Contextualizing the Reindeer Lake rock art
Blomquist, Perry L.
The rock art that is found in the region of Reindeer Lake, Saskatchewan is part of a larger category of rock art known as the Shield Rock Art Tradition. At present, there are more than 400 known and recorded rock art sites throughout the Canadian Shield region. These sites are found over an extensive geographical area and can be found from south-western Quebec across the Shield westward, up to north-western Saskatchewan. The majority of these rock art sites are comprised of imagery that has been painted on rock surfaces. The rock art sites at Reindeer Lake, or “panels” as they are called, depict a variety of symbols and characters that portray humans, animals, anthropomorphs, ceremonies and motifs of a spiritual nature. A variety of explanations have been proposed as to the function and meaning of rock art in general. Among the more accepted explanations are that rock art paintings were created by shamans; that they depict dreams or visions of an individual seeking medicine or participating in a vision quest/puberty rites; that they are a form of hunting magic whereby the author in capturing the animal in a painting assures capture of the animal in life; or that they serve as markers for travellers. Regardless of function and meaning, all of the rock art sites on Reindeer Lake are of immense heritage value and should be regarded as sacred locations. Very little is known about the rock art in the Reindeer Lake regions. Before any significant analyses of their meaning can be conducted, they must first be relocated and properly documented. At present there are only a very small number of publications that document or mention the Reindeer Lake rock art. This thesis surveys the rock art of Reindeer Lake, Saskatchewan. It discusses the general nature of pictographs from the Shield Rock Art Tradition and how the panels at Reindeer Lake fit into the overall scheme, and applies a systematic method to the recording and analysis of pictographs using a contextual approach. Although the primary focus is on recording the painted imagery, the specific context of each panel as well as the surrounding landscape is also considered. Recording these ancient rock art sites using a proper systematic method has ensured that this significant element of Aboriginal culture will endure not only for future research, but also for the benefit of future generations of the local Cree people.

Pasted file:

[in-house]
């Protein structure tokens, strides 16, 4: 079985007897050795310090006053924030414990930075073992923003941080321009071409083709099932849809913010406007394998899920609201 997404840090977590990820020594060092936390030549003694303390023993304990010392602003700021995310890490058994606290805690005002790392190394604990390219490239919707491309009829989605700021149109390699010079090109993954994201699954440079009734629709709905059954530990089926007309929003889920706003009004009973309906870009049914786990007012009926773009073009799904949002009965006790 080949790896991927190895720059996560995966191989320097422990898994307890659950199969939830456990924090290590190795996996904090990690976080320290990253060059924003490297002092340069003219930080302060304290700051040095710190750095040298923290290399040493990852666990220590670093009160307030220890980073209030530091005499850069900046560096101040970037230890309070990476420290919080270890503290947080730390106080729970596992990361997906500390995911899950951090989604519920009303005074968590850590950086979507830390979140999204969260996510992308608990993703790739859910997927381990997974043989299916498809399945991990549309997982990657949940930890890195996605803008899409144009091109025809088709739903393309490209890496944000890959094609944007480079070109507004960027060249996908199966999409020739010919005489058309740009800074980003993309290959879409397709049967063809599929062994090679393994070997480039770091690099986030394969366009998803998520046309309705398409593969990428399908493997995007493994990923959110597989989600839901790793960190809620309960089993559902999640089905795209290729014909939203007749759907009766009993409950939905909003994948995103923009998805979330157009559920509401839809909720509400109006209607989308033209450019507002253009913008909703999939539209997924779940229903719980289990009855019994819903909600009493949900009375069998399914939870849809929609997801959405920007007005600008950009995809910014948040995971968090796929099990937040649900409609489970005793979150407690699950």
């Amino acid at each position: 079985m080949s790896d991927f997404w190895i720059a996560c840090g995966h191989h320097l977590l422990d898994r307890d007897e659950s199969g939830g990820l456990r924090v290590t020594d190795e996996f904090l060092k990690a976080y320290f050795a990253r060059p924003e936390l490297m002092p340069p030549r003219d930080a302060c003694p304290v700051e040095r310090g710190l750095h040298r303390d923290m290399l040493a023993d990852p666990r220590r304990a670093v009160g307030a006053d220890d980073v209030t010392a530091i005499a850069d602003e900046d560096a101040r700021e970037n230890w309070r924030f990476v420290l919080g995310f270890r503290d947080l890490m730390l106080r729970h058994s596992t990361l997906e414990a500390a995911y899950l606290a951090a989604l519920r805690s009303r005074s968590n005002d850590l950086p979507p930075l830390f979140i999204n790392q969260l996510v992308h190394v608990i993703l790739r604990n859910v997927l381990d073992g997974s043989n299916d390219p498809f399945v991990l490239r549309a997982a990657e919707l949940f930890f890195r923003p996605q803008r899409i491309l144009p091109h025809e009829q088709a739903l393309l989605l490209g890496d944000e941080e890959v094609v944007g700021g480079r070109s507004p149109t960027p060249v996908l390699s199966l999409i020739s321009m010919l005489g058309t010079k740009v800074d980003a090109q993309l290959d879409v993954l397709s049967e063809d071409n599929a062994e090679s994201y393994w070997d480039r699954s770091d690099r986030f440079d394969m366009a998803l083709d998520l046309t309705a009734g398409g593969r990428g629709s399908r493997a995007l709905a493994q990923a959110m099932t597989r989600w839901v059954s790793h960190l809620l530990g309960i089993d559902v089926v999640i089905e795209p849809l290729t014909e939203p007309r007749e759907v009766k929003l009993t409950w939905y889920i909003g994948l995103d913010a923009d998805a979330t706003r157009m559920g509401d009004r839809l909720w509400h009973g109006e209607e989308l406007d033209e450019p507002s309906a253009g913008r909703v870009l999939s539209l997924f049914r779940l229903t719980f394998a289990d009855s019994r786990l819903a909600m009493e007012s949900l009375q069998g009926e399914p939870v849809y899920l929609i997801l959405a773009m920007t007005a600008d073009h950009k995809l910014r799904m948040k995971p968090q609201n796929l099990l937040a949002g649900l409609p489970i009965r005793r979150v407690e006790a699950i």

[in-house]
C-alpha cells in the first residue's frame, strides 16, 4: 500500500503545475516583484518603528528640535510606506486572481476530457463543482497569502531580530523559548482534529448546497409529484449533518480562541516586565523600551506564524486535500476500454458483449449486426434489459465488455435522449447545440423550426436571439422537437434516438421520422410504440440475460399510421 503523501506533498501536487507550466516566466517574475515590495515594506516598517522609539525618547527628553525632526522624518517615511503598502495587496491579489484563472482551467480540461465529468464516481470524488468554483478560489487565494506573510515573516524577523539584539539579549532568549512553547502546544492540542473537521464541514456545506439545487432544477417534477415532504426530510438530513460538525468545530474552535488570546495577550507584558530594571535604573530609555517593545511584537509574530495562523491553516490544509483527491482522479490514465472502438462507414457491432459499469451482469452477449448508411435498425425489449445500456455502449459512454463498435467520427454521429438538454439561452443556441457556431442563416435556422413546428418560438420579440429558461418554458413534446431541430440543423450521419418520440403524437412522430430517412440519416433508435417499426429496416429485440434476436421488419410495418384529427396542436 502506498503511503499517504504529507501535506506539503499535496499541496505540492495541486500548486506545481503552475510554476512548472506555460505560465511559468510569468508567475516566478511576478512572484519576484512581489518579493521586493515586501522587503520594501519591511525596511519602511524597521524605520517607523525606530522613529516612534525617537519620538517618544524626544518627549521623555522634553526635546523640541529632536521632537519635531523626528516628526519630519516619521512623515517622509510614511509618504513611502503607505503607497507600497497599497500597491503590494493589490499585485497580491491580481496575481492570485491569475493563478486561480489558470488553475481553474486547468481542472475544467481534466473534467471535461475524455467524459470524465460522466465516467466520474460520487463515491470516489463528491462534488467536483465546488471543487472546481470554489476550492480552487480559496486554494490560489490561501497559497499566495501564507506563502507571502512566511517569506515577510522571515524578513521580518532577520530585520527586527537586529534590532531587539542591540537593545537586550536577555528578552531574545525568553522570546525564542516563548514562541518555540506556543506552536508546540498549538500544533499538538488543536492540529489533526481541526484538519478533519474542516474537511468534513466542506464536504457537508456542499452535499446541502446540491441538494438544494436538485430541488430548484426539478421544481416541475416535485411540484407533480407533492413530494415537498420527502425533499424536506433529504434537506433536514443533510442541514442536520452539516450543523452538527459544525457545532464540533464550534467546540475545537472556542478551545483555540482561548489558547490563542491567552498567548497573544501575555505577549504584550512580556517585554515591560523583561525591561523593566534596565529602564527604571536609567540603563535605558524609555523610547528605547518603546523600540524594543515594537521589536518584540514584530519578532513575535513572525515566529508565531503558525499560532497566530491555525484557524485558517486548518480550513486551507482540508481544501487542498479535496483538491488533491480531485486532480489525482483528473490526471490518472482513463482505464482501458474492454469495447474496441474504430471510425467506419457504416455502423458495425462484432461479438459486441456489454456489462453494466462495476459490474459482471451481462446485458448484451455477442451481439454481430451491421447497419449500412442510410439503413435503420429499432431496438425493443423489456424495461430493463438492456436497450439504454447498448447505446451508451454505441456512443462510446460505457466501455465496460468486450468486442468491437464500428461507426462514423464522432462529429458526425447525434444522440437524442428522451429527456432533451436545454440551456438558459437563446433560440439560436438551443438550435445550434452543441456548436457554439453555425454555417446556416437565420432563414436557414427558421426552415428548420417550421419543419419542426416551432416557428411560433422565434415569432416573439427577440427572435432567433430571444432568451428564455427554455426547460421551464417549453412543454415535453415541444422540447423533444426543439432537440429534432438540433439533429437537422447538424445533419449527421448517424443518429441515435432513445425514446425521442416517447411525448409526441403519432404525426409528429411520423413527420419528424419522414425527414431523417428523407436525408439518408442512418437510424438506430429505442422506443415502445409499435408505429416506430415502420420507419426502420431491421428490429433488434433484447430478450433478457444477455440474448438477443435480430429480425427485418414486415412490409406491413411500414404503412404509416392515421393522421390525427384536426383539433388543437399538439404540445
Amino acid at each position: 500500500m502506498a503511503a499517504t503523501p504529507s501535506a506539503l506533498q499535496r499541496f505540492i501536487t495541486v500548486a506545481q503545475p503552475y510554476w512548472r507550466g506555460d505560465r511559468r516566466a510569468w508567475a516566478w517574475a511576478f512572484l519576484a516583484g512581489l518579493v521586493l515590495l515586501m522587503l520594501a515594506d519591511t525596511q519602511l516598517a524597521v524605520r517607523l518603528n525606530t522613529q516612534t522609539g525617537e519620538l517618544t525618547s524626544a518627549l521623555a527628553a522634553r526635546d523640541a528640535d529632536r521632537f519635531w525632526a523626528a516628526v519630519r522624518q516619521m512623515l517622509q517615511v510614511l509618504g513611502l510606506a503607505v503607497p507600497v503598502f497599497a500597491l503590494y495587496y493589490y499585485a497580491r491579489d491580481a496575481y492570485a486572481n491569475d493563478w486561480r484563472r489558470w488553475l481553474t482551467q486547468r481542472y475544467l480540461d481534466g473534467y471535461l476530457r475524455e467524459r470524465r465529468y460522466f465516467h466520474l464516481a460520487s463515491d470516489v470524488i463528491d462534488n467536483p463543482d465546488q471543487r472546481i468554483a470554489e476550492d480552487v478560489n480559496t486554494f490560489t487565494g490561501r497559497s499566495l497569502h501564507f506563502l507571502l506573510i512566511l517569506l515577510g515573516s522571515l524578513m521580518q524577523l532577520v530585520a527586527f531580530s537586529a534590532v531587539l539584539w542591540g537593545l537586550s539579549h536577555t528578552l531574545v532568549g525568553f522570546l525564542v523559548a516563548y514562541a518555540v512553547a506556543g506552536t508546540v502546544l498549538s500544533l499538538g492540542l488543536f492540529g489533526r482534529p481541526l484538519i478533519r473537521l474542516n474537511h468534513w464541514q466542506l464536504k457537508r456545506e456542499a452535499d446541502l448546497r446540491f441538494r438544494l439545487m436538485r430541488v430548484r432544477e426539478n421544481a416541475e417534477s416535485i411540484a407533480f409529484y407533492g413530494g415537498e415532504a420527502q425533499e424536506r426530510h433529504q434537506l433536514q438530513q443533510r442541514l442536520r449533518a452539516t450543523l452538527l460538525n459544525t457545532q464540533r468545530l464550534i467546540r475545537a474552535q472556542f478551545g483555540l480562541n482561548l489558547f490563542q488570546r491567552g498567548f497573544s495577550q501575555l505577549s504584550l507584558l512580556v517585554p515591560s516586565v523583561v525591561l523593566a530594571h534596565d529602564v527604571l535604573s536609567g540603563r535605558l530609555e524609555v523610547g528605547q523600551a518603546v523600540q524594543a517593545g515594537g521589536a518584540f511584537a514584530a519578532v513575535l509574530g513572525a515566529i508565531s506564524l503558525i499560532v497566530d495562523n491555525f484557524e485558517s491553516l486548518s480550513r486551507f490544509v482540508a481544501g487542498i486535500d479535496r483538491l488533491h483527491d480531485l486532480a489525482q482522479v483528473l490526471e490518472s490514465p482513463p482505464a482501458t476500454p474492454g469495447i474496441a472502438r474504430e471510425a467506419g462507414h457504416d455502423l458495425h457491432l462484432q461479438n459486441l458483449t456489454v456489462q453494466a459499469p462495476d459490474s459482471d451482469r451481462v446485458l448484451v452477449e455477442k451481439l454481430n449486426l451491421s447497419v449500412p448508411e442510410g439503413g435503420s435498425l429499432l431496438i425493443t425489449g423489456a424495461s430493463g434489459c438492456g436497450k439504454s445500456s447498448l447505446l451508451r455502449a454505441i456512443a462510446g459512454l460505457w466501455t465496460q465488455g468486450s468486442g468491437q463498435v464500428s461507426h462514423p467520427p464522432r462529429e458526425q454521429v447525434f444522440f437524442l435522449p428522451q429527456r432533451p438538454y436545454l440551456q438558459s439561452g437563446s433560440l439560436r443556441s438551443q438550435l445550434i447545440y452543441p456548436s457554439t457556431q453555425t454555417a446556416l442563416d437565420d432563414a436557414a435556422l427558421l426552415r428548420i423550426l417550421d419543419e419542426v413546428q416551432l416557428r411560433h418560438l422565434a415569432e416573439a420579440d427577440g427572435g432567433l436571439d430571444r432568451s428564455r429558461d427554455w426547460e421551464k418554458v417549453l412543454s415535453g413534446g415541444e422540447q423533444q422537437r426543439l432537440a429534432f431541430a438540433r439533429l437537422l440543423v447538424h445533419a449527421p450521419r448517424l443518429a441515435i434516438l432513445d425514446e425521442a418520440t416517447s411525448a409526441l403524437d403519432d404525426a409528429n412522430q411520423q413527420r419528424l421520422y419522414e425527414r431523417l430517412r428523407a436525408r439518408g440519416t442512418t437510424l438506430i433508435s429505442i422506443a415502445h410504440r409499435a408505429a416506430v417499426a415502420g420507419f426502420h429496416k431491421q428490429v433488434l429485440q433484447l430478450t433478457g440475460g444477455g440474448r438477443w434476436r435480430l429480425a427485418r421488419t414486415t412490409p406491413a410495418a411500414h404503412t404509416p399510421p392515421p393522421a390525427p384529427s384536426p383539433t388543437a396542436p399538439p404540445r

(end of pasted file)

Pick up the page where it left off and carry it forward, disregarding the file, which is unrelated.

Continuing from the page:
DegreeMaster of Arts (M.A.)
CommitteeWestman, Clinton; Laliberte, Ron; Walker, Ernest G.; Kennedy, Margaret
Copyright DateApril 2011